What the repairman wants Charlie to understand is: you are winning. When you are attacked by someone whose sense of self depends on feeling above you, you are rising. When people who define themselves by what they hate assault you for who you love, your love has defined them. This is what I want the people of Orlando and all my gay and lesbian friends to know.
It's not just darkest before the dawn, it's coldest then too. History and sacred story alike bear this out. From the Book of Exodus and The Crucifixion to the lynchings of Jim Crow and the Final Solution, the last-ditch effort of a failing oppressor has always been violence. At times like these, it doesn't just look bleak; it is bleak.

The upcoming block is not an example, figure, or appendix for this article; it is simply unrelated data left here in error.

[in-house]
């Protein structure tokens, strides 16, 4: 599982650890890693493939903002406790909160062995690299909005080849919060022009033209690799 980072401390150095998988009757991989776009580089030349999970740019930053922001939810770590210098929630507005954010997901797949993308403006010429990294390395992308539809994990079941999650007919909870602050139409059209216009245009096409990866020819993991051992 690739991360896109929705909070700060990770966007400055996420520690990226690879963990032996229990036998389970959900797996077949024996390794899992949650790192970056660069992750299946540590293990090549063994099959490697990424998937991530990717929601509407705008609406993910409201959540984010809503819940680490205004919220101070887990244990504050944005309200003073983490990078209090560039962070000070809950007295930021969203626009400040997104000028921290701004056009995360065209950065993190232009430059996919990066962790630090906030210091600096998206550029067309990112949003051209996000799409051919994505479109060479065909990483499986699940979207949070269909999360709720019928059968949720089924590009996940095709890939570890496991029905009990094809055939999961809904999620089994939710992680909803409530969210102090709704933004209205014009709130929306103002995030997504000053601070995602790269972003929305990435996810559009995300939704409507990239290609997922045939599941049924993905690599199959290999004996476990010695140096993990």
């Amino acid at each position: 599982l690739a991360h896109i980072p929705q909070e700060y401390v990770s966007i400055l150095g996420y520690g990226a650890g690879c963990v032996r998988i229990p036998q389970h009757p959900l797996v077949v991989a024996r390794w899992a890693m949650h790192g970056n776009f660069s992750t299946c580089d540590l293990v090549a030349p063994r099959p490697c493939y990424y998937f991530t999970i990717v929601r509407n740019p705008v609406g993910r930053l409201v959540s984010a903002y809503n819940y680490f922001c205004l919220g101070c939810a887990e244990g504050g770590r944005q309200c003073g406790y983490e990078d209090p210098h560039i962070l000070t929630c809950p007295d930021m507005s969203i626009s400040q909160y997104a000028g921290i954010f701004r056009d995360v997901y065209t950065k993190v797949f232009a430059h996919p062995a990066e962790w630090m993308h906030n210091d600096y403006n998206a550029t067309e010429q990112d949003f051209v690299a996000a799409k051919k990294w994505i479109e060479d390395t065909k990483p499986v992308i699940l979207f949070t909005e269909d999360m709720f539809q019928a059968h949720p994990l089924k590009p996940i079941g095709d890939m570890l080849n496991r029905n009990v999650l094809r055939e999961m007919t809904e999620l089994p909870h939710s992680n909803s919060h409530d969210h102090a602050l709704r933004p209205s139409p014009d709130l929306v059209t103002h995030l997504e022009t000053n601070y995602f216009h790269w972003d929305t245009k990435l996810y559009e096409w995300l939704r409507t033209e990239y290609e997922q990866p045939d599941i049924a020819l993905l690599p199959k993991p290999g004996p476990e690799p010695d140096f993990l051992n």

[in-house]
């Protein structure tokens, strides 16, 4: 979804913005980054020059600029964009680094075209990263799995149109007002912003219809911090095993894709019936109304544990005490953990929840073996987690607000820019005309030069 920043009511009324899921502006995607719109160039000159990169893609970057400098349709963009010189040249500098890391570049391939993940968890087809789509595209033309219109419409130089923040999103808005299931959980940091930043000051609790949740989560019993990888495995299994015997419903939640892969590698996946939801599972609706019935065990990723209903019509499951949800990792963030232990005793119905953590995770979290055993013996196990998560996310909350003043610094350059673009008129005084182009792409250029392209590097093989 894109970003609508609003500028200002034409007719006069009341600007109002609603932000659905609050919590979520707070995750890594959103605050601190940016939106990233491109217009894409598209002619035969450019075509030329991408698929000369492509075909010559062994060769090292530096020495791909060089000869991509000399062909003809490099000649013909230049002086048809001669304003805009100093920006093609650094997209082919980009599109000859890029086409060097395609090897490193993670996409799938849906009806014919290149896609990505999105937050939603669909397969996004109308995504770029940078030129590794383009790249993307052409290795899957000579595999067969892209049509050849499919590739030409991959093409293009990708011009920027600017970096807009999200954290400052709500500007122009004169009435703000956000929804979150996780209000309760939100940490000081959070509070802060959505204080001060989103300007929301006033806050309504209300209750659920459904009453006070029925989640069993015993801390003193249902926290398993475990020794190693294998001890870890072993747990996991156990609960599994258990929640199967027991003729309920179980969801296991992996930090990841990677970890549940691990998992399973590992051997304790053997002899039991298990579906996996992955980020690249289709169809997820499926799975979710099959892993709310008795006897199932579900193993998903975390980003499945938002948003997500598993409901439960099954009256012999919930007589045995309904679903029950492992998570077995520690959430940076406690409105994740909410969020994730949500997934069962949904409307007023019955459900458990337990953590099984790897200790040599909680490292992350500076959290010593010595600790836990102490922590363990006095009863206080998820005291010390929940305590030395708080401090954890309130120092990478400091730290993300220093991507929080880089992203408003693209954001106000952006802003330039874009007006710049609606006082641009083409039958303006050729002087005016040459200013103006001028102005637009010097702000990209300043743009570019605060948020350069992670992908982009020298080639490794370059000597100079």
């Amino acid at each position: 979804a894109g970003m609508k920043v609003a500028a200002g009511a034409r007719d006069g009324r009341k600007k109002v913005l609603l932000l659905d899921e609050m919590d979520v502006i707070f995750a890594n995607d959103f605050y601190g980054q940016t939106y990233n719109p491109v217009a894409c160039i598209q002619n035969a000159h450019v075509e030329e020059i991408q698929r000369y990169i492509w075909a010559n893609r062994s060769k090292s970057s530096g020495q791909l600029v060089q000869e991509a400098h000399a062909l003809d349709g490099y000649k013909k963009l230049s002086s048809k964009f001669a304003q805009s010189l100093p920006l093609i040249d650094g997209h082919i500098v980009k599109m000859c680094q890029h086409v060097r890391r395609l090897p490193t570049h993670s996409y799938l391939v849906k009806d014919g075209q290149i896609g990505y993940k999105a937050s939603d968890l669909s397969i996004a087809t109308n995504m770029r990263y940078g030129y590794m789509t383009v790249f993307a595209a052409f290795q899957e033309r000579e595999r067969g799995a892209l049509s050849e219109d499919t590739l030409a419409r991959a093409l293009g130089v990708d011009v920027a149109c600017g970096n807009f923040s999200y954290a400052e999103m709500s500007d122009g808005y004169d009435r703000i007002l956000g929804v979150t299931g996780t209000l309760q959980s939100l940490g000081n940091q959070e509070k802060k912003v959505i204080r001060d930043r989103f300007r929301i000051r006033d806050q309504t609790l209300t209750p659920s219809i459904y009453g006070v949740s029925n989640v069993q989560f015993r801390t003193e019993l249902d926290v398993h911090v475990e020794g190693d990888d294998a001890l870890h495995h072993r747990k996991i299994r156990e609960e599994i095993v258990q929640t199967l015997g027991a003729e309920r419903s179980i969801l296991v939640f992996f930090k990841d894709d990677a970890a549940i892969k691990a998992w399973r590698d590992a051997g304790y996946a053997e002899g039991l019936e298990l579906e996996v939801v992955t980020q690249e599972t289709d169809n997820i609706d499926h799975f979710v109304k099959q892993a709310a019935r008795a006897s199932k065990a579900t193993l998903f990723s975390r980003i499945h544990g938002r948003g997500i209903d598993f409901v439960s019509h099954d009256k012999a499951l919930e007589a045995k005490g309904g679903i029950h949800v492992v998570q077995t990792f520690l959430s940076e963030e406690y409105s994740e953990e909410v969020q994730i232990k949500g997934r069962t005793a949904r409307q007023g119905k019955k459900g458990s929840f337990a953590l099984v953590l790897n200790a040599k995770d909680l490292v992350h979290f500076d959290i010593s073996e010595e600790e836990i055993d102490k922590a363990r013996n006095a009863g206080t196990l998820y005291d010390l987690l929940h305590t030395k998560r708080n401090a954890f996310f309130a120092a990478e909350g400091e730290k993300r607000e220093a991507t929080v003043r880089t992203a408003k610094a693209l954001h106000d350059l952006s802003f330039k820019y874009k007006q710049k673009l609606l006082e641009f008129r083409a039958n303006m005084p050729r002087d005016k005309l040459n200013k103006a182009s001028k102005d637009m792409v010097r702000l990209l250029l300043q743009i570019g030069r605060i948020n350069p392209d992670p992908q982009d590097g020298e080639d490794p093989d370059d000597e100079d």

But then the next thing happens. The world turns a little more, the sun rises, and it turns out that we were not going backward after all. The horrors that felt like the dead of night were actually forerunners of the dawn. It is true that far, far too many will have died in the dark and the cold. But in the light of a new day--the very day the shooters feared--we will see that our enemies are fewer and weaker than our friends, that this unity is what the shooters feared even more than they feared you or me alone. It's why they were shooting in the first place. They feared all of us, together, rising.
Teresa S. Mathes is an award-winning writer.